The Mississippi Public Service Commission announced on Thursday a $ 300 million settlement with Entergy Mississippi for the company’s profits from operating the Grand Gulf nuclear power plant in Port Gibson.
The settlement, the largest in PSC history, stops Mississippi’s involvement in a multi-state dispute with Entergy. Under the agreement, $ 200 million from the calculations will go to offset rising natural gas costs for customers, $ 35 million will go to direct payments or loans to Mississippi payers’ accounts, and the remaining $ 65 million will go to savings for future mitigation costs.
Direct discounts of $ 35 million from the settlement will be split and will be about $ 80 per Entergy Mississippi customer. Customers can use this money as a credit to their electricity bill or get the amount in a check.
The PSC said in a press release that without $ 200 million to offset rising natural gas costs, Mississippi residents would receive an additional $ 15 in their electricity bills starting in 2023.
The PSC first referred the dispute to the Federal Energy Regulatory Commission (FERC) in 2017 over “certain aspects of nuclear power plant accounting and financing,” the PSC release said.
If a utility company, in this case Entergy, builds or operates a power plant, the company receives a return on investment for these costs agreed with the regulator. Because electricity from Grand Gulf is sold in bulk, FERC regulates the prices at which energy is sold.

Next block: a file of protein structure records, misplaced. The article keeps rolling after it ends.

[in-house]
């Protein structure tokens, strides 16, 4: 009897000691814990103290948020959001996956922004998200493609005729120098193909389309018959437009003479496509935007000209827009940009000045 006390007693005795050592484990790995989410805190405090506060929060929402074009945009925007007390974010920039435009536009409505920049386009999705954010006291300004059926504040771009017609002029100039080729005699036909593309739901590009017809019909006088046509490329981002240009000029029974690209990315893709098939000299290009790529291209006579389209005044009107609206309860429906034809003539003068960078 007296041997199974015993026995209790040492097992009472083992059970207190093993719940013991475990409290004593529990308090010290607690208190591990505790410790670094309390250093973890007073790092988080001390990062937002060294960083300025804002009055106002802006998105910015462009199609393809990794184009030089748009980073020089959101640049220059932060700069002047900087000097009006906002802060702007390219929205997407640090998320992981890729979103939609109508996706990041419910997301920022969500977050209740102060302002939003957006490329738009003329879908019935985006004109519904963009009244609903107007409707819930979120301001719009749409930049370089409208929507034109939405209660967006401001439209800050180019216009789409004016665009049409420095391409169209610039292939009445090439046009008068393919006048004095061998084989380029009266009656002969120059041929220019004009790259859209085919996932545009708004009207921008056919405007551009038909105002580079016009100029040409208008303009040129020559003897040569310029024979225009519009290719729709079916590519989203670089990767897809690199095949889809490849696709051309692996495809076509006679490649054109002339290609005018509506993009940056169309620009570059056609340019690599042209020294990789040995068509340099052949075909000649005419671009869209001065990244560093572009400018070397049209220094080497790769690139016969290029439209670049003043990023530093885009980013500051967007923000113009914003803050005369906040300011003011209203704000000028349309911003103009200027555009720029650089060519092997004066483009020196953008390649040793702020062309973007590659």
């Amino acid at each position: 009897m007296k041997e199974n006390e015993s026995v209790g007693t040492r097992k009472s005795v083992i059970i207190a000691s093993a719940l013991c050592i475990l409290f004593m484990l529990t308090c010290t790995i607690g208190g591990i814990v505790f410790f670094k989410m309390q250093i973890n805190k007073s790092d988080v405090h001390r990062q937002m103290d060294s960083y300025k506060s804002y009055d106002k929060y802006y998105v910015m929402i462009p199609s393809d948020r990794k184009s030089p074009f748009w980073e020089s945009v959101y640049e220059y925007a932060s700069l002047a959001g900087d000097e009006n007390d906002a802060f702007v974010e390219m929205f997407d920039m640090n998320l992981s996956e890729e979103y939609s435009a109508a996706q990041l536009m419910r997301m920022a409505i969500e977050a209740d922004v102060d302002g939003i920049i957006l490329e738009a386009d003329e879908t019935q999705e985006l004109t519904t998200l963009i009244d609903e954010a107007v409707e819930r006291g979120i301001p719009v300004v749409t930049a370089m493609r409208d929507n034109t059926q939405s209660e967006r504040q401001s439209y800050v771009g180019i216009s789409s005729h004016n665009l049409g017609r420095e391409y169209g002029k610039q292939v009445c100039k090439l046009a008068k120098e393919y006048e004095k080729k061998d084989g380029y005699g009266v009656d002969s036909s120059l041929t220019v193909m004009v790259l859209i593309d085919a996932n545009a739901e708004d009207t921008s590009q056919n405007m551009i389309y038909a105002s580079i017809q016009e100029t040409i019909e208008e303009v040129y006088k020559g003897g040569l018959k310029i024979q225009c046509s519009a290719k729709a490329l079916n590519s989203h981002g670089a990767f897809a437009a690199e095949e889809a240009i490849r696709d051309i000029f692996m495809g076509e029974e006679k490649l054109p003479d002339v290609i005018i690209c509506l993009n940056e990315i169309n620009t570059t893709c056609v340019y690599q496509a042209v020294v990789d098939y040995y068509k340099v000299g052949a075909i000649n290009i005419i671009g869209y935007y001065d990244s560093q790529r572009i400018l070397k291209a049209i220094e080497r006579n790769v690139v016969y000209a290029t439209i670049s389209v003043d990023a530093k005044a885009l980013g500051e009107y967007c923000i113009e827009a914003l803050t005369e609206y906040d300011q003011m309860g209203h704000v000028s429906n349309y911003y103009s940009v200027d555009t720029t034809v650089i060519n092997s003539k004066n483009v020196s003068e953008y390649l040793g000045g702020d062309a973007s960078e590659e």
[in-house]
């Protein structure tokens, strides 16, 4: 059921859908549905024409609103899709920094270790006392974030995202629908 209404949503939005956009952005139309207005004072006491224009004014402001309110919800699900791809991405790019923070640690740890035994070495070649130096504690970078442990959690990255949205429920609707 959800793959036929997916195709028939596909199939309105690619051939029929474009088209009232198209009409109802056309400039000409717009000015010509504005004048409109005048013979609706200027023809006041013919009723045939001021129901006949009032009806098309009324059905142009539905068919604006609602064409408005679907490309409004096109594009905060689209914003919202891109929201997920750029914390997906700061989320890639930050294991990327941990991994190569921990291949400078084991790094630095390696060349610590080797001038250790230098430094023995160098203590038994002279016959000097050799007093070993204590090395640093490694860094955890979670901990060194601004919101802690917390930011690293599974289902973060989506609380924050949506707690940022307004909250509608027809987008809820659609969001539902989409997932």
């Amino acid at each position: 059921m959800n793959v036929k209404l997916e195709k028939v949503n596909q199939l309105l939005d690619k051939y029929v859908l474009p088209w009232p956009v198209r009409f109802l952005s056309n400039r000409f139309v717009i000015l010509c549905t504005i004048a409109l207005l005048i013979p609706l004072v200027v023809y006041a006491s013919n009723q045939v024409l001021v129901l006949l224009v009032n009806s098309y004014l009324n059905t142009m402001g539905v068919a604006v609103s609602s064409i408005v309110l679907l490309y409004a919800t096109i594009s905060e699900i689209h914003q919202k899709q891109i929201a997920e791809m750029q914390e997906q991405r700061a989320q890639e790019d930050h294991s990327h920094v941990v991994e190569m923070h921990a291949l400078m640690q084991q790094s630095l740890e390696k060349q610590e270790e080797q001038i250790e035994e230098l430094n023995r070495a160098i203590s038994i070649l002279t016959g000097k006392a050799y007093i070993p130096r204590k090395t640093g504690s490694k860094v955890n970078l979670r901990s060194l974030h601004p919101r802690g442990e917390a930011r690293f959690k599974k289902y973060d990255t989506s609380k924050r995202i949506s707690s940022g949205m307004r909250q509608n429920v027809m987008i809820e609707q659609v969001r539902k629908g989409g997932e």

The PSC claimed that FERC, which ruled on the settlement, said that the return on investment of Entergy was higher than originally allowed by FERC. As a result, Entergy earned more than it should have from the fines that were passed on to customers, explained Northern District Commissioner Brendan Presley.
“Their return on equity was greater than it should have been,” he said. “FERC agreed with that. We argued that profitability was inflated and in fact should have been lower, which led to lower rates for Mississippi residents. ”
Separately, other Entergy subsidiaries in Arkansas, Louisiana and New Orleans also before the court over the services of the Grand Gulf. Regulators of these service areas claim that the plant does not operate as efficiently as other nuclear power plants, and charge customers for the operation of the station, even if it does not generate electricity, among other complaints.
These three other regulators are also challenging PSC Mississippi’s decision to increase production at Grand Golf Station many years ago, Presley said.
“This station provides one of the lowest electricity prices that Mississippi receives, with zero carbon emissions,” Presley said.
In addition to $ 300 million, the agreement also imposes a moratorium on future returns on investment in the Entergy power plant, Presley added.
In a statement Thursday, Entergy said that “the taxation, financing, accounting and operation of Grand Gulf before FERC are proper, reasonable and in the interests of its customers and the company.
“However, Entergy officials explained that the constant cost of the dispute at FERC and the uncertainty it created for customers, employees and shareholders forced the company to seek a solution,” the utility provider said.